Bread punch finds the sweet spot of roach at the weir

October 13, 2021 at 11:49 am

Unable to fish until mid afternoon and rain forecast after 4 pm, I headed for the prolific weir on my local River Cut this week for a short three hour session. With an outfall from the Thames Water treatment works pumping out aerated water into the slow running Cut, this is a guaranteed holding area for decent roach, and a stick float with the bread punch on the hook an efficient way to catch them.

The fish lie in the crease between the fast water and the slower main river, the flow creating an eddy that rotates back to my bank and I put a couple of balls of feed into the eddy in front of me. The feed was a mix of liquidised bread, ground carp pellets, ground hemp and the last of a bag Van Den Eynde strawberry additive, tipping in more than just a sprinkle, which made up sweet, sticky balls.

First cast, as the float edged toward the foam, it disappeared and I struck into a hard fighting little chub.

This chub was a good sign, as they have been missing since reports of poachers netting the pool, the next fish, a roach, was in perfect condition.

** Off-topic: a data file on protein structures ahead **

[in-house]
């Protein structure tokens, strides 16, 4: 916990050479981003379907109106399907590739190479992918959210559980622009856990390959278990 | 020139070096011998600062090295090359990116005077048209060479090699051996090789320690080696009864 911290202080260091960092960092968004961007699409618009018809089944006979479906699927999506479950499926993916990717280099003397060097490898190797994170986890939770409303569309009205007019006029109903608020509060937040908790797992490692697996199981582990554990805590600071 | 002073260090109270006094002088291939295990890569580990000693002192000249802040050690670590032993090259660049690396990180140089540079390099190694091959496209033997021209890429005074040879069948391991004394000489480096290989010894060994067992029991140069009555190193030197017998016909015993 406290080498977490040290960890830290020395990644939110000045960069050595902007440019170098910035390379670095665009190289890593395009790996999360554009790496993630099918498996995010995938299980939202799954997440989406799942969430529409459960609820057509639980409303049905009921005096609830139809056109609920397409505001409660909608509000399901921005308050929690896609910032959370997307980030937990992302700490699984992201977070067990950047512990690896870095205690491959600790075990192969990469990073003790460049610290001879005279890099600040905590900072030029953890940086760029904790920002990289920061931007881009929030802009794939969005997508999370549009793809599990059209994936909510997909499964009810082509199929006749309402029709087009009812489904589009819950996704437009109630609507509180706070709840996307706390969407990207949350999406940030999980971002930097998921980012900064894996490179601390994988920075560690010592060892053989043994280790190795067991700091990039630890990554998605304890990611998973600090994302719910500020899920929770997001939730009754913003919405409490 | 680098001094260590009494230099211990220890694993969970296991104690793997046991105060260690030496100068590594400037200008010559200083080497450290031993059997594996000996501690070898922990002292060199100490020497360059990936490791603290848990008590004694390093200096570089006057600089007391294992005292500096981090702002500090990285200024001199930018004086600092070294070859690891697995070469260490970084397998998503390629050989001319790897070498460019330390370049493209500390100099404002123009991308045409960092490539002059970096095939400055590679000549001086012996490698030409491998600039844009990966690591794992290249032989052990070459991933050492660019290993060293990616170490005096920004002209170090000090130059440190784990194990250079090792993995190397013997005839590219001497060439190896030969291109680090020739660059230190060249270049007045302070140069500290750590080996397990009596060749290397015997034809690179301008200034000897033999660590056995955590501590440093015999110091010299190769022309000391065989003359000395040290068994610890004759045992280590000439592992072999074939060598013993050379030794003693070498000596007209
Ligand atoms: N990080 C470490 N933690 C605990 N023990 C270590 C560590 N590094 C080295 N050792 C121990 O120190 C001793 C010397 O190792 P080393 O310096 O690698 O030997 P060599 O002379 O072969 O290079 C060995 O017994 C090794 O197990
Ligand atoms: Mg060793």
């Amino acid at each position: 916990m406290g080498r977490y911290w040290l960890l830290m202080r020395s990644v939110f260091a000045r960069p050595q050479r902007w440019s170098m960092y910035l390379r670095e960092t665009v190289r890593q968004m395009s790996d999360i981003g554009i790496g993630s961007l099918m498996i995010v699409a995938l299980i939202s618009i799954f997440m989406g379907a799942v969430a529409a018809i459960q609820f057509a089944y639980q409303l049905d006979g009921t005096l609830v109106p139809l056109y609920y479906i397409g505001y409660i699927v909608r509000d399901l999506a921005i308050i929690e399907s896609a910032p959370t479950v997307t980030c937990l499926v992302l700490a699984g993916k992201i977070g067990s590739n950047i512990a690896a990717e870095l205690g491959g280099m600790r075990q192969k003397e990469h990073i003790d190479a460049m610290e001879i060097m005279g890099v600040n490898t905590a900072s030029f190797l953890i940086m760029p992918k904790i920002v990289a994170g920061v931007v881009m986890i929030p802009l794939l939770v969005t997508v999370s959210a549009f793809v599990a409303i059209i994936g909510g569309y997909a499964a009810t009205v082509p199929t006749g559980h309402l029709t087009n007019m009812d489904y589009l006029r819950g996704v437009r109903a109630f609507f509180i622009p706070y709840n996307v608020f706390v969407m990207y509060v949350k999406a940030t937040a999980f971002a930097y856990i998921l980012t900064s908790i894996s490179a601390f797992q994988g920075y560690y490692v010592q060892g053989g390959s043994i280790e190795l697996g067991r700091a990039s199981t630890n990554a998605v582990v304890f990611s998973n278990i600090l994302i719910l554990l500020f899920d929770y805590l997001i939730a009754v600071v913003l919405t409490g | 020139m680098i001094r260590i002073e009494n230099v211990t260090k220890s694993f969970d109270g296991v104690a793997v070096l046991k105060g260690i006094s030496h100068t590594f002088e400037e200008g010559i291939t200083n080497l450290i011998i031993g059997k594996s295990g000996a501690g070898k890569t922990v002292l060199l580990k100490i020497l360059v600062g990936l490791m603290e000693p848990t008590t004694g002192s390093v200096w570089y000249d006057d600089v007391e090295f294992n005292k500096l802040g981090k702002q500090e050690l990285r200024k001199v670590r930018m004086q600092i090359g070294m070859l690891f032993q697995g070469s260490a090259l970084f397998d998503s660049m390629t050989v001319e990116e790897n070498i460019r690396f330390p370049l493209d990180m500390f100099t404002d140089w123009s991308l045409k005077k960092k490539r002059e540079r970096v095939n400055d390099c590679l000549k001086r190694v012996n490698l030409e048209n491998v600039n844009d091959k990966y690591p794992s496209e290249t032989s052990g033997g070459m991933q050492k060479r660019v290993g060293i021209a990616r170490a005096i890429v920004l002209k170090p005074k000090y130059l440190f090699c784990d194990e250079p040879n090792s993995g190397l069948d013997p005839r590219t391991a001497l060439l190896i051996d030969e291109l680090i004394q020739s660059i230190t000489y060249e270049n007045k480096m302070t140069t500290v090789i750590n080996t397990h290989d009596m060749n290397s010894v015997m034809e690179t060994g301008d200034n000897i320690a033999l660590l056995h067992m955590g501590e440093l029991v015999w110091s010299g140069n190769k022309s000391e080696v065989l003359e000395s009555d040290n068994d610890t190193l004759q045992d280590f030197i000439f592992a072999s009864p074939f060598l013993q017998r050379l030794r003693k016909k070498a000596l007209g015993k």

Another ball to the centre brought an instant bite, an even better roach, evidence that they had moved up into the eddy.

Bites were now coming thick and fast. Cast into the eddy, hold back, let the float run, hold back and strike, when the float sank. The roach were getting bigger, having to lean out to net them from the high bank.

Another ball of feed brought an instant response from a chub, the greedy fish spewing ground bait, when I removed the hook.

The roach were lined up in a small area over the feed and they were not the shy biting fish of legend, dragging the float under, when the hook bait settled.

These are just a few of the plump roach that were coming to my net, the size 14 hook, no deterrent when they sucked in the 6 mm punch of bread. Chub were still swooping in on the feed area.

These chub fight hard in the shallow water, making a rapid initial run back to the fast water each time, my finger over the open spool of my ABU 501 closed face reel lifting each time to allow free line.

The roach kept coming, all of them goers over eight inches, requiring the landing net.

This robin kept me entertained, flying down to peck up bits of spilt ground bait, darting back up into the branches to sing away, before returning for a refill.

Gudgeon had also begun to put in an appearance.

I scraped up the last of my feed and put in one last ball. The gudgeon were outnumbering the roach, but they were still clonkers.

The last fish, a perfect roach.

That was it, I had run out of holes to punch and the clouds were forming with a temperature drop already. I hadn’t quite reached my three hours time limit at 4:30, but who is complaining?

Averaging a fish every three minutes, this was quite a workout. I was pleased to see the chub were getting bigger and that the roach had not disappeared, putting over ten pounds on the scales.

I had timed the session just right, while loading the van, rain was spitting in the air and the roads were wet by the time that I reached home.